Put another way:

If the goal is to prevent certain actions by making them illegal and a given boundary can already ensure that, whats the point in widening that boundary even more?


>If the goal is to prevent certain actions by making them illegal and a given boundary can already ensure that, whats the point in widening that boundary even more?

Atleast in germany the boundary has not been widened and most corporations seemed to operate just fine.

> Just because if the name is added to such a database of cars produced, it will be personal identifying?

When you add data to your database you'll have to consider this, yes.

Privacy under the GDPR means that you evaluate whether or not it is necessary to store such data.

Why? Because the GDPR is not only about the present but also about potential problems. If your database gets breached and someone runs of with the data, the GDPR seeks to ensure that the data contained is the absolute minimum necessary and does not threaten the privacy of the users if possible.

Put another way:

Under GDPR you do not own data like car color, built, model, extras. People give you stewardship of the data and you are responsible for it. It is your task to protect it. Protecting people's data is easier when you don't have as much of it.


> Stop logging the IP address then. Hopefully default settings in web servers will change.

But in legal matters, you need to identify people and have some kind of audit trail, especially if they tried to breach your system. That makes no sense.


Depends what's on the site. If it's just a static site, there isn't a lot of point trying to investigate a breach, just fix the changes and move on.


Why stop at IP addresses then?

If IP addresses in logs are necessary for audit trails, why aren’t fingeprints?


You put it to a total overexaggerated extreme here.

That doesn’t help.

IP adresses are not 1:1 assigned to a person for a whole lifetime, fingerprints are.

Only with a lot additional effort and connection to other databases, IP adresses can actually be connected with a person, but only for an uncertain period of time, finding out this timespan, and ensuring it’s really only exactly this one person requires even more effort.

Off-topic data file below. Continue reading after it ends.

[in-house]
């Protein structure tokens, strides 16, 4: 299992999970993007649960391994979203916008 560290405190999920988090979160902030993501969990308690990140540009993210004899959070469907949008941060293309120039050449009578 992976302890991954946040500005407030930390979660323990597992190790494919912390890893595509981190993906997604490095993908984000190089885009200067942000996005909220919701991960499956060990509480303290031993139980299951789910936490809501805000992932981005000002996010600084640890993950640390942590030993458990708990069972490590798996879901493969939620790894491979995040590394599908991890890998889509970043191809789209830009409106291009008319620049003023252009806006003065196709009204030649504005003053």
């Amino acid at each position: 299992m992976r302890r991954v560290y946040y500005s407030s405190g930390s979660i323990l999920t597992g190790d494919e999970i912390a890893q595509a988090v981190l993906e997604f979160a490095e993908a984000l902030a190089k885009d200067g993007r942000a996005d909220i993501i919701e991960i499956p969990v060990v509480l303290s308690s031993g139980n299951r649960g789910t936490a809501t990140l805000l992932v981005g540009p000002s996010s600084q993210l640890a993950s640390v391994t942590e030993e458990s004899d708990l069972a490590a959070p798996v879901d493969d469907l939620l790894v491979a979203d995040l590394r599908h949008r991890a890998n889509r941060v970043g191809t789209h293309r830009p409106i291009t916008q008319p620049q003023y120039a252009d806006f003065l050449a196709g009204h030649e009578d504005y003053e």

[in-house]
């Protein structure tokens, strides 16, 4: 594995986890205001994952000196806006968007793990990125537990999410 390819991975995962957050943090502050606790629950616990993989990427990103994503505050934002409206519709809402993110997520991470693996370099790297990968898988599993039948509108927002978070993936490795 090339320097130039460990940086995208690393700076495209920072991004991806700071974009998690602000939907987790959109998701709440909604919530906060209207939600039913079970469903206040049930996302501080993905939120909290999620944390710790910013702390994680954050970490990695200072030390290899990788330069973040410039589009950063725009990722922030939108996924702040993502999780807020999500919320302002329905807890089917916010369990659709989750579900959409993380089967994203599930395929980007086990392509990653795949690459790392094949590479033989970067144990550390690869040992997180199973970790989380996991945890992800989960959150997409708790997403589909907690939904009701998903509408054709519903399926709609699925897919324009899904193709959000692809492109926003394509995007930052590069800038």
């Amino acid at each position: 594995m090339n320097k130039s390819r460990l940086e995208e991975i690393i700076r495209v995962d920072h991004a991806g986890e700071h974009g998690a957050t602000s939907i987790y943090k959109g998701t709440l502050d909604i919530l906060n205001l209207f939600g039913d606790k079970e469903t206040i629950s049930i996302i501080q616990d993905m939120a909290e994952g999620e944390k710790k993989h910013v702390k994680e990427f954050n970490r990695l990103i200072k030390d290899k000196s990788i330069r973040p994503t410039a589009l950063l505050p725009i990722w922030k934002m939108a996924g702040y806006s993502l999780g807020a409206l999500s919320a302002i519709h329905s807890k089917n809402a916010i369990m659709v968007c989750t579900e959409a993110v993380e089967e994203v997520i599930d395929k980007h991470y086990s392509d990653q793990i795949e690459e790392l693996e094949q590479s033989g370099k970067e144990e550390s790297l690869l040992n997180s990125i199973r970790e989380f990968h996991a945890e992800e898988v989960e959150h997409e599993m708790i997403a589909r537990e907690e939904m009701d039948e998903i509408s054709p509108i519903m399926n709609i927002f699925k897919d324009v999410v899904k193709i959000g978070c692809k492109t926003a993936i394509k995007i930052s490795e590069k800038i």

So a properly crafted law would have made all these efforts illegal, and put high fines on them, but not the decades old practice of storing ip adresses in logfiles.


Why do you need to store IP addresses in log files?

I understand audit logging for authenticated users, but that's hardly a general case.


Why are ip adresses even considered personal data? They aren’t for most people and situations, unless a lot if other activities are done. All of which would be already illegal without consent by the law. The ip adress i write this from changes every day, and nobody can know if i share it with someone or not.

I want to be protected from marketing firms that sell my email adress , and everyone who uses it to send me mails for whatever product to buy judt because i entered it for some totally different reason. Those shall be fined with 5 figure amounts.

I don’t see how my(and my housemates/office colleagues etc) ip in the logfiles of the webserver which a small business rented for 3€ to upload 3 html filed can be abused (without storing my email and name without consent which is actual personal data and therefore illegal) and i dont want my hairdresser, car mechanic etc be in need to consult a lawyer to understand all that stuff and have a day worth of bureaucracy and adfing a “we have your current ip in the logs” note just because they want me to be able to google their street adresses.

The law is simply not well crafted for no use if the latter is the case.